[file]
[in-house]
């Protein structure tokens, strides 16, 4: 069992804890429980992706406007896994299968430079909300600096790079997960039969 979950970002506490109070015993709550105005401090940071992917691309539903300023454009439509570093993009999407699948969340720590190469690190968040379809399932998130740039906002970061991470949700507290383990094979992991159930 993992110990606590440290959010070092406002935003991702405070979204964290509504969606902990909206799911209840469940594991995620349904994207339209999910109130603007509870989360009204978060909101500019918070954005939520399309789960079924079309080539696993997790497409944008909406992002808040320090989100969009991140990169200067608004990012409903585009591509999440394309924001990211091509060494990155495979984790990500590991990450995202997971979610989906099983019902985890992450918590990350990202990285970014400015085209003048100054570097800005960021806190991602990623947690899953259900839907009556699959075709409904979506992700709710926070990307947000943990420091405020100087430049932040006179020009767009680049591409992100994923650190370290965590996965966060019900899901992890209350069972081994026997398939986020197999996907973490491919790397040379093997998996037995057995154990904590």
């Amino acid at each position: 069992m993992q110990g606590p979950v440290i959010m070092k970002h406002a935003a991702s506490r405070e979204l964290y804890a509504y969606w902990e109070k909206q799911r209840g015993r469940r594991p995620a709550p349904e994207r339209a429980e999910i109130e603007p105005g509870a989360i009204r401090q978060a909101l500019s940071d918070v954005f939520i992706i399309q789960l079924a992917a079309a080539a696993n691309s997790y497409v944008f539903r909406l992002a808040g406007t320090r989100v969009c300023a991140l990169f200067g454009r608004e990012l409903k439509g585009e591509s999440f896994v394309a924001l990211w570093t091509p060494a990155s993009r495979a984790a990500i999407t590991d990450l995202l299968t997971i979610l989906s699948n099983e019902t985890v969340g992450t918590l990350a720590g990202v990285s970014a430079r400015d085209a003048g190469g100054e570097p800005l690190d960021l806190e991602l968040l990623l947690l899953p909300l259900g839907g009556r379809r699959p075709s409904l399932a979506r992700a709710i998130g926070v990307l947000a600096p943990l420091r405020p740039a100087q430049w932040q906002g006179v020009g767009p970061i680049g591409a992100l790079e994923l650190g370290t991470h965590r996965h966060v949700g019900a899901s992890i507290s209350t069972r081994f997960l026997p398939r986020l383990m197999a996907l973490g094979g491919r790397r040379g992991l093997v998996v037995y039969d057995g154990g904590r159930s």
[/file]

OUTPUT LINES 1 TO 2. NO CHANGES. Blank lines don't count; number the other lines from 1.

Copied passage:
[in-house]
């Protein structure tokens, strides 16, 4: 069992804890429980992706406007896994299968430079909300600096790079997960039969 979950970002506490109070015993709550105005401090940071992917691309539903300023454009439509570093993009999407699948969340720590190469690190968040379809399932998130740039906002970061991470949700507290383990094979992991159930 993992110990606590440290959010070092406002935003991702405070979204964290509504969606902990909206799911209840469940594991995620349904994207339209999910109130603007509870989360009204978060909101500019918070954005939520399309789960079924079309080539696993997790497409944008909406992002808040320090989100969009991140990169200067608004990012409903585009591509999440394309924001990211091509060494990155495979984790990500590991990450995202997971979610989906099983019902985890992450918590990350990202990285970014400015085209003048100054570097800005960021806190991602990623947690899953259900839907009556699959075709409904979506992700709710926070990307947000943990420091405020100087430049932040006179020009767009680049591409992100994923650190370290965590996965966060019900899901992890209350069972081994026997398939986020197999996907973490491919790397040379093997998996037995057995154990904590």